Hello everybody. Well this morning I was in a rather pensive and grave state of mind. I've been following quite a rigourous schedule of meditation and avoiding any socialising. I could be accused of having the tendency to go all out for something and then ending up despondent.

I realised that I am getting too serious and trying to get Enlightened all at once. I think better to take a leaf from the tortoises book and make steady progress rather than repeating the crash and burn syndrome. Therefore I decided to lighten up and take the foot off the accelarator. I decided I would be more social, relax a bit and perhaps get involved in some of the music and dance events that happen here from time to time.

Also I had felt reluctant to visit any of the other teachers in town out of a concern of diluting or adulterating my meditational journey here. They say it is better to dig one deep hole in a good place rather than digging lots of little shallow holes if one wants to hit the gold seam. Well I feel that it does not get better than this place or Ramana's teaching. Of course Truth is where-ever we are but as far as conducive places go this must be the cream.

Anyway I thought it would be ok to visit other teachers so long as I am clear in my own mind about what I am doing and not getting into chopping and changing which just leads nowhere. So this morning I went to see a certain Sri Mooji. Mooji had come recommended to me and his teaching is in the same line as what I am 'doing' here at Sri Ramana Ashram.

The basic teaching is that we are not what we think we are. Our true nature is the pure Beingness which is beyond thought. When we are at home in that then all is well. When we identify ourselves with thought then we suffer. Identifying with thought means defining ourselves as this or that; I am an engineer, or I am a road sweeper; I am a success, or I am a failure; etc.. When we Realise our true nature as Being then we are free from these limitations and experience unconditional fulfilment. Enlightenment is the final, profound and irrevocable realisation of this although there may be many tastes and a gradual transition along the way.

So I went to Mooji's Satsang (Satsang is good company, usually with a teacher). Mooji is a middle aged Jamacian born Londoner. He feels he has Realised his true nature to such an extent that he feels ready to share with others, helping them to the same. Actually there were many people there, well over 200 mostly Westerners, and I couldn't get into the hall so sat with many others in the shady downstairs outside section listening on a speaker. The general format is people will come in front of him and ask a question. His answers are guiding people into that wordless experience of their own Beingness here and now.

In Satsang, the energy or presence of the teacher, coupled with the collective energy field of the group, is very helpful for cultivating that experience in the individuals through a kind of resonance or osmosis effect. Ones own Being is there all of the time as the I AM presence preceding thought but may be experienced more clearly in an environment such as this. The 'trick' in Satsang is not to get caught up in intellectual debate or commentary but to open up silently to the ever-present reality of our own true nature. Of course if there are doubts they should be raised and cleared.

Sri Mooji emphasised giving our attention to this I Am presence such that it grows and becomes more and more firmly established in us so that eventually it is there all the time and undisturbed by outside events. It is not that we gain it, we already are it. We just have to cease giving energy to the false identifications which seem to block it's experience, much like the clouds are blocking the sunlight. Resting in the simplicity of our true nature as I AM. There may be more to it than that but that is the foundation, the ground.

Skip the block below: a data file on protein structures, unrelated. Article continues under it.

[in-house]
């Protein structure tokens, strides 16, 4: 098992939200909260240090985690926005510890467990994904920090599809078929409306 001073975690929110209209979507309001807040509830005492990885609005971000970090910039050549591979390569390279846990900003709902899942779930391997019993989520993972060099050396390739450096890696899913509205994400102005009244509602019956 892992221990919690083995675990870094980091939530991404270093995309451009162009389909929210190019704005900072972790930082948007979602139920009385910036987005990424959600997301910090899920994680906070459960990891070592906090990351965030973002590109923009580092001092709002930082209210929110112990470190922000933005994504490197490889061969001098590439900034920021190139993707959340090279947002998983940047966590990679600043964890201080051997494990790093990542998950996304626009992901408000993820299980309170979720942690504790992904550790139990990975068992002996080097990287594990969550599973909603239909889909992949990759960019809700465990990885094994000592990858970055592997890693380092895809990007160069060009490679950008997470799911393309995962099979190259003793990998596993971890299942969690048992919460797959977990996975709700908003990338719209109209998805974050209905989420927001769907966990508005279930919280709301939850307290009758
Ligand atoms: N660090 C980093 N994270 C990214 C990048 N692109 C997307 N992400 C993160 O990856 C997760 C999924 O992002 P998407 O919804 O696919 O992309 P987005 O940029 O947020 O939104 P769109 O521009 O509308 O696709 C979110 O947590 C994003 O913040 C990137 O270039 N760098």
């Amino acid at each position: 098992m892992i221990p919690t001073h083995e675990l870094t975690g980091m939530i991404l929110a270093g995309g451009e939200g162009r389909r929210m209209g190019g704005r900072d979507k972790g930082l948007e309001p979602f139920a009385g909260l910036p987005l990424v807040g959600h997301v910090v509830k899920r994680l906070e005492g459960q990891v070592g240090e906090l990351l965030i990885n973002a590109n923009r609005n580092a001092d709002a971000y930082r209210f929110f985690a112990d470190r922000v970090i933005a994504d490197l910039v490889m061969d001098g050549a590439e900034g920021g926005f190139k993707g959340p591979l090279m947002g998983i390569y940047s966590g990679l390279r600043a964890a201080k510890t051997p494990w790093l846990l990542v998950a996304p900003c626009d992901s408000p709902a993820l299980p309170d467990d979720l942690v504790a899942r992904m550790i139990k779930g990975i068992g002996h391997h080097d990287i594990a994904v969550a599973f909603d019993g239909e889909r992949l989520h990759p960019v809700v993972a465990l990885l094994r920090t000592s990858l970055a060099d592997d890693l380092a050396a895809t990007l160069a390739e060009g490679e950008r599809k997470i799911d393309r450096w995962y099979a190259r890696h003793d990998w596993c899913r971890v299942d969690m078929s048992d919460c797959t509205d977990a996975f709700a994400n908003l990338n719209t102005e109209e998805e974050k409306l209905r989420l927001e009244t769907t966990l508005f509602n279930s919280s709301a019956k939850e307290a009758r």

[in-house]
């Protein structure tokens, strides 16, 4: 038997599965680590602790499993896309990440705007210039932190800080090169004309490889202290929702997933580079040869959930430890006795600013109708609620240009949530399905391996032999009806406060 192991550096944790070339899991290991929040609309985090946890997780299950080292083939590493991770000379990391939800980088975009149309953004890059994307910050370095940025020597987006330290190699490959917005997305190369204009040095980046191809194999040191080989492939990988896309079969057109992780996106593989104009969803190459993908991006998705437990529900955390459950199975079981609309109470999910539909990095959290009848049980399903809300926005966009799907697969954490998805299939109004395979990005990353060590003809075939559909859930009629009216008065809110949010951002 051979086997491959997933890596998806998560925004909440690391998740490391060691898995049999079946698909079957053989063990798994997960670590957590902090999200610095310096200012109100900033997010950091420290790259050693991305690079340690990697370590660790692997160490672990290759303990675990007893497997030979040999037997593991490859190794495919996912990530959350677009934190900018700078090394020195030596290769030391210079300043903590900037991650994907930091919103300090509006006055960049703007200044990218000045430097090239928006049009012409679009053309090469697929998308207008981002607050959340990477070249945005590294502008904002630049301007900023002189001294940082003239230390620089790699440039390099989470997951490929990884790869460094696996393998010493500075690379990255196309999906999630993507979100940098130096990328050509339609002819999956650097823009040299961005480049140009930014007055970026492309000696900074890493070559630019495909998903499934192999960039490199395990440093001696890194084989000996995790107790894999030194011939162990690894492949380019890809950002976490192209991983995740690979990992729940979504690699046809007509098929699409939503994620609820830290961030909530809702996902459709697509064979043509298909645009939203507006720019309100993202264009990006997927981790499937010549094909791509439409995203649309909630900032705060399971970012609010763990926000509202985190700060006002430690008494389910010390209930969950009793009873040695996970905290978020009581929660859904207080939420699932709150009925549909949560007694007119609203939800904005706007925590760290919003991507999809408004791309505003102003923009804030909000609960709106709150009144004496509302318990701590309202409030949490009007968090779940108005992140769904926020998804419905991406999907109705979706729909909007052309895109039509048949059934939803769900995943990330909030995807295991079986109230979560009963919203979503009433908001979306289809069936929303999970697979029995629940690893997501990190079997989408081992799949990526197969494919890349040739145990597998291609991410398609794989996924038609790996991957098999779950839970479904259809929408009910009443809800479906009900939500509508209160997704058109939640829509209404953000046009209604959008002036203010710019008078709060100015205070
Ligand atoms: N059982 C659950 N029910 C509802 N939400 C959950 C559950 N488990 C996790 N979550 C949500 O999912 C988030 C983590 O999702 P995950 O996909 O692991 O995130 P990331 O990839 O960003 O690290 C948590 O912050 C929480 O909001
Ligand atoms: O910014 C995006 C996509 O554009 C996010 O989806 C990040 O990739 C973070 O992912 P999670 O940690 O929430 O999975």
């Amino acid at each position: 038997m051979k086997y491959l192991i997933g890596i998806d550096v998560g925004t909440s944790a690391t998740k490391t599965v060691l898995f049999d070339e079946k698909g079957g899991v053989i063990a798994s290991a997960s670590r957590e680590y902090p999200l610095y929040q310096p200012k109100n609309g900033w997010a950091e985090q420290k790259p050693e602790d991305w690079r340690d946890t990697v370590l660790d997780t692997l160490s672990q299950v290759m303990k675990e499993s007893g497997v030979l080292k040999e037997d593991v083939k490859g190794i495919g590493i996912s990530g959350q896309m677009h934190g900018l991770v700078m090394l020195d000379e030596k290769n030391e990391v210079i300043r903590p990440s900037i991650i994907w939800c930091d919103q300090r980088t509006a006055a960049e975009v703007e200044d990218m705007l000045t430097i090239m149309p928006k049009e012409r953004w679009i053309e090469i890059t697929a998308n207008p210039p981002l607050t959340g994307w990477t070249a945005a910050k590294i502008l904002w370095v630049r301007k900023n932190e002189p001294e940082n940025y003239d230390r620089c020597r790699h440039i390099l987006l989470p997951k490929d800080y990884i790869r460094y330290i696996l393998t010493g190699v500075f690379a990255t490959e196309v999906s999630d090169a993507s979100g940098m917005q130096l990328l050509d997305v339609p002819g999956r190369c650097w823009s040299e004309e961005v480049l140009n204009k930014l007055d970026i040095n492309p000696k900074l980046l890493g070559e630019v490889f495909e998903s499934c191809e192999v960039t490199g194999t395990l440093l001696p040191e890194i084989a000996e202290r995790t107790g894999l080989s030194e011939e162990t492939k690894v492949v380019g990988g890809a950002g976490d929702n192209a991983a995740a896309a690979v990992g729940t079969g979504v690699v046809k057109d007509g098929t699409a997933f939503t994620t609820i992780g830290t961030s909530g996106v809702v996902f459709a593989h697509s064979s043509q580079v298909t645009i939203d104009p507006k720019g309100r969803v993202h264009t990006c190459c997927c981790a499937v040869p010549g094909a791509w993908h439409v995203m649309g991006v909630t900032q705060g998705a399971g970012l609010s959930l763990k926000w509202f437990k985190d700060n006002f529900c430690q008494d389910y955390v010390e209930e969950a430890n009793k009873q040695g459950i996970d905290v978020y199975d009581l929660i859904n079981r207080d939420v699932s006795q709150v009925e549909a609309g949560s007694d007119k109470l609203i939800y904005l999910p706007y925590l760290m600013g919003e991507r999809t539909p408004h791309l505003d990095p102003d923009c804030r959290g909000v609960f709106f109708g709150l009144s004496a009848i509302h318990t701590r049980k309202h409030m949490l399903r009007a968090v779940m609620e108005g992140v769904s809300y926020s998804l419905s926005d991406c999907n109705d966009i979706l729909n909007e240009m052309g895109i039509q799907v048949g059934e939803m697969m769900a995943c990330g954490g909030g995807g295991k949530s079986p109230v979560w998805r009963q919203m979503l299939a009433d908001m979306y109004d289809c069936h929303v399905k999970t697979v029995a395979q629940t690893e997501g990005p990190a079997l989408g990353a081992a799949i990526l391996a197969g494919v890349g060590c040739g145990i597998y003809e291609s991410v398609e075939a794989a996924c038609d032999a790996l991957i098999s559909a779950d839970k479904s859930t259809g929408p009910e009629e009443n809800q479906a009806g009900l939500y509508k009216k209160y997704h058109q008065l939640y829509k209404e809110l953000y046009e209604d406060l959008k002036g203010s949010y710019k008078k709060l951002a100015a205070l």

So that was that. I found it good and relaxed into it. Mooji is quite a hearty huggy sort of a person and afterwards he came down and many people wanted to go up to him for a few private words and a big warm hug. Clearly there was a lot of genuine affection between them and many people are relating to him as their personal teacher or Guru. I don't know how he would stack up against Ramana Maharishi (not that it is a competition) but from where I sit he seems genuine in what he is sharing and really is a big Jamacian teddy bear.

I stayed around afterwards to observe how he was behaving and how people were relating to him. I didn't go for a hug but just as he was about to leave on his moped he gave me a big smile and a wave. I don't feel a need at the moment to have any formal relationship with an external teacher but I appreciated Sri Mooji's energy and approach. He is a nice man.

Thursday, January 22, 2009

mountain madness

The feet and body are fine. The adventures were taken in a good humoured spirit. I feel little or no inclination to move away from here or to stray from the pure waters available through Sri Arunachala and Sri Ramana Ashram. Meditation continues to deepen and intensify in a natural way. Everything is going well.

Wednesday, January 21, 2009

Sri Arunachala

The Mountain here is considered sacred by the Hindu's. Arunachala is said to be the embodiment of Shiva (Pure Consciousness/the Self) and to radiate a powerful spiritual vibration. It is considered very good to make the ascent of the mountain and also to go around the base in a clockwise direction.

Yesterday morning at 6am I made my way up to the top in the traditional way with bare feet. The ascent of the 800m peak took me 2 hrs and as I had not actually planned to go up I had no water or food with me and had not yet taken breakfast. Luckily there was a tour group there at the peak soon after me and the pleasant guide offered me some Chai (very sweet spiced tea). The French group also shared some small snacks with me.

We sat together in the shade of a ramshakle tarpoline/bamboo hut at the top which, up until 2 years ago, had been the abode of one Swami Narayana who had meditated continuously up there for 16 years with very little in the way of food or water. The guide used to attend the Swami and bring him some milk and things until the Swami felt it time to move further south to Kanyakumari. On the way down, I allowed myself the concession of wearing shoes and some more French people offered me water which I gratefully accepted.